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A Pickle of a Pickle: Old Time Family Favorites

Updated on August 17, 2015
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Pickle Recipes From the Past

Ancient times most likely prompted the idea of pickling meat and vegetables. Their salted brine was essential to assure the pickled food to last long into the next year. I come from a long line of people who proudly made what they called their favorite pickle. Some were made in crocks and took many months to ferment. Like a fine wine the pickle barrel housed yet another special delicacy.

The most popular pickle is made from cucumbers with hundreds of variations to enjoy. Dill, bread and butter, sweet gherkins and hot spicy recipes only scratch the surface of the choice of cucumber pickles. Other things pickled are vegetables like beets, celery, onions, leeks, carrots, peppers, tomatoes, cauliflower, string beans and cabbage. Most any vegetable have been pickled in one form or another. Meat found its way into brine as well. Pickled heart, liver, tongue and pig’s feet was popular when trying to keep protein available before the refrigerator/freezer come into being. Vinegar, water, salt, sugar, and spices adhere to making pickles now just as it did in the early days.

I am about to share some pickle recipes my family has passed down from one generation to the next. Perhaps homemade pickles will once again be made famous when served on your family’s dinner table. Maybe you will even be inspired to share a few recipes your grandparents left to the next generation.

Twelve Day Icicle Pickles

Twelve Day Icicle Pickles

My mom, Lena Norton Madison made this sweet pickle recipe often over the years. I’m not sure where it originated from, but I first recall her making them over fifty years ago. Mom made these in a large earthen bowl or small crock covered with a dinner plate.

2 gallons cucumbers cut lengthwise and placed in brine (4 quarts hot water and 2 cups salt)

Let stand one week. Drain and cover with following syrup:

6 cups apple cider vinegar

5 cups sugar

A handful of pickling spices (You will find these mixed spices specially packaged for pickles in your spice isle)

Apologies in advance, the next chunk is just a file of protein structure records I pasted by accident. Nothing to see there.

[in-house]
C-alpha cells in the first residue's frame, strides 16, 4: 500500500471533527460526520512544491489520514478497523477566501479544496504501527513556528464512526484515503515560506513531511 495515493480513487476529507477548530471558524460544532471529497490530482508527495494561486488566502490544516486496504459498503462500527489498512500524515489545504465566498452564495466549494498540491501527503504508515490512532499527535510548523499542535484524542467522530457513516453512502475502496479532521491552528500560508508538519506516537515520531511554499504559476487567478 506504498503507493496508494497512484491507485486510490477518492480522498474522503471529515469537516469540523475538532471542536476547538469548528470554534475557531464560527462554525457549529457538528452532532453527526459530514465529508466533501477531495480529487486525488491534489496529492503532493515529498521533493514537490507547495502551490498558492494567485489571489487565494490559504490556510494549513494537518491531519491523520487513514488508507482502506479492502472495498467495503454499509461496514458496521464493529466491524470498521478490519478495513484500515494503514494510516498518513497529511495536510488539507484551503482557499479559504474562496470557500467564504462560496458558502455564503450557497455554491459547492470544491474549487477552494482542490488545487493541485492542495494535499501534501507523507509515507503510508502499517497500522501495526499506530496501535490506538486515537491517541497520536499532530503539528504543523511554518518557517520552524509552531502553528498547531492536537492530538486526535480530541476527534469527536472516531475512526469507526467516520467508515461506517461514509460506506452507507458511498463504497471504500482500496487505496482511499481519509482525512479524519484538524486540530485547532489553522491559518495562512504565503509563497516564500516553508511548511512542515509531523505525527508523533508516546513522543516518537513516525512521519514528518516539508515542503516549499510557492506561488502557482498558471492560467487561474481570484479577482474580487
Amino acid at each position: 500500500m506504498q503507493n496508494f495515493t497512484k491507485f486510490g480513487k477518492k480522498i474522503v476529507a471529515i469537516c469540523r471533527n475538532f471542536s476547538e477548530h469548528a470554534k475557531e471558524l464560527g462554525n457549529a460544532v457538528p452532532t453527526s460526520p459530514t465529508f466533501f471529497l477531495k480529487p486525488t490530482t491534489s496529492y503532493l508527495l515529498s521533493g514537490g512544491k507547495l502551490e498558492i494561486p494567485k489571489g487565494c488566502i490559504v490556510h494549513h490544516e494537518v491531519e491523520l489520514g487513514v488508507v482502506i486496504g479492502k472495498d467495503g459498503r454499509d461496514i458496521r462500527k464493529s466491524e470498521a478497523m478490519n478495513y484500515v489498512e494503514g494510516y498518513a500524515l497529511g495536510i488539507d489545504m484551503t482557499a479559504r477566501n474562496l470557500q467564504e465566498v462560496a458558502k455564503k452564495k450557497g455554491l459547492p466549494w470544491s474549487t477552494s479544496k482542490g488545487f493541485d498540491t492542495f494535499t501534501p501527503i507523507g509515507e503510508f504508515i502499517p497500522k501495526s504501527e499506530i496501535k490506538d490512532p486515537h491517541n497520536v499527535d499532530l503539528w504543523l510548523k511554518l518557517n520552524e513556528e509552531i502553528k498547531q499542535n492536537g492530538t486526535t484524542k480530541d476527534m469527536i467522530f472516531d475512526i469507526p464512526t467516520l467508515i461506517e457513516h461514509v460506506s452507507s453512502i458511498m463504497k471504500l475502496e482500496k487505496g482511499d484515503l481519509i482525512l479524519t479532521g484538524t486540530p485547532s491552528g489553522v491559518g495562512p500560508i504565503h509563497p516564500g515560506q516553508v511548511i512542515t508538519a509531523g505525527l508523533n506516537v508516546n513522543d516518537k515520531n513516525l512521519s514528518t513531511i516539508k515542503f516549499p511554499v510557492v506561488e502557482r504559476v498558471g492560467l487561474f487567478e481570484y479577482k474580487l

Drain off each day for three days and reheat brine each day then add it back to the cucumbers. On the 3rd day, drain off syrup and add 1 cup of sugar to it and reheat once more. Pack pickles in jars and cover with the hot syrup. At this point pickles are ready to eat once they are cooled.

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Dill Pickles

Dill Pickles

This pickle recipe came from a neighbor, Sharon Ahearn of Harrison Valley, Pennsylvania which was included in a community cook book back in the early 70s.

Cucumbers sliced

1 tsp. alum per quart

A few garlic cloves

Fresh dill or seeds (1 tsp. per quart)

2 cups water

1 cup vinegar

3 tablespoons salt

Wash and slice cucumbers. Pack in jars. Add 1 teaspoon alum per quart, a few cloves garlic, and 1 teaspoon dill per quart.

Mix 2 cups water with 1 cup of vinegar (can be white or apple cider) and salt, then bring to boil and pour over cucumbers in jars and seal. Let these set several weeks to assure the dill flavor comes through before serving.

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Spanish Green Tomato Pickles

Spanish Green Tomato Pickles

This recipe was passed down from my maternal great grandmother, Hattie Mattison Ordway. She was Pennsylvania Dutch and left the family many great recipes.

2 gallons green tomatoes peel and slice thin

2 quarts apple cider vinegar

1 quart sugar (4 cups)

2 tablespoons each of dry mustard, salt, and black ground pepper

1 tablespoon each of allspice and cloves

Mix and cook just until they begin to get tender. Pack in jars and seal.

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    • Diana Lee profile imageAUTHOR

      Diana L Pierce 

      5 years ago from Potter County, Pa.

      Oh, yes, relishes were good, too. I have many old relish recipes. It could be another hub in the future. Thanks for stopping by, aviannovice.

    • aviannovice profile image

      Deb Hirt 

      5 years ago from Stillwater, OK

      My mother made cucumber pickles, too, and now that you mention it, she did tomatoes once, too. My father brought her a recipe for East Indian curried pickles, which he really liked, after he retired from the service. She also made a nice bread and butter pickle, and gherkins, too. Then there were the relishes...Great work, enjoyed it, as well as those great memories that you brought back.

    • Diana Lee profile imageAUTHOR

      Diana L Pierce 

      5 years ago from Potter County, Pa.

      Thank you, tirelesstraveler. The old recipes are the best.

    • tirelesstraveler profile image

      Judy Specht 

      5 years ago from California

      Yummy! The best pickles ever have been made in a crock with a plate over the top. My friend found a crock a year ago, armed with her mom's recipe for pickles, originating in Southern, Ill., she made a large batch. Never have tasted a pickle that was so fresh and delicious. I think it took nearly a month to finish. I am on my way to eat a sad store bought pickle. Voted up interesting and useful.

    • Diana Lee profile imageAUTHOR

      Diana L Pierce 

      5 years ago from Potter County, Pa.

      Thanks for the nice comment, My Cook Book.

    • My Cook Book profile image

      Dil Vil 

      5 years ago from India

      Good hub, thank you for the same.

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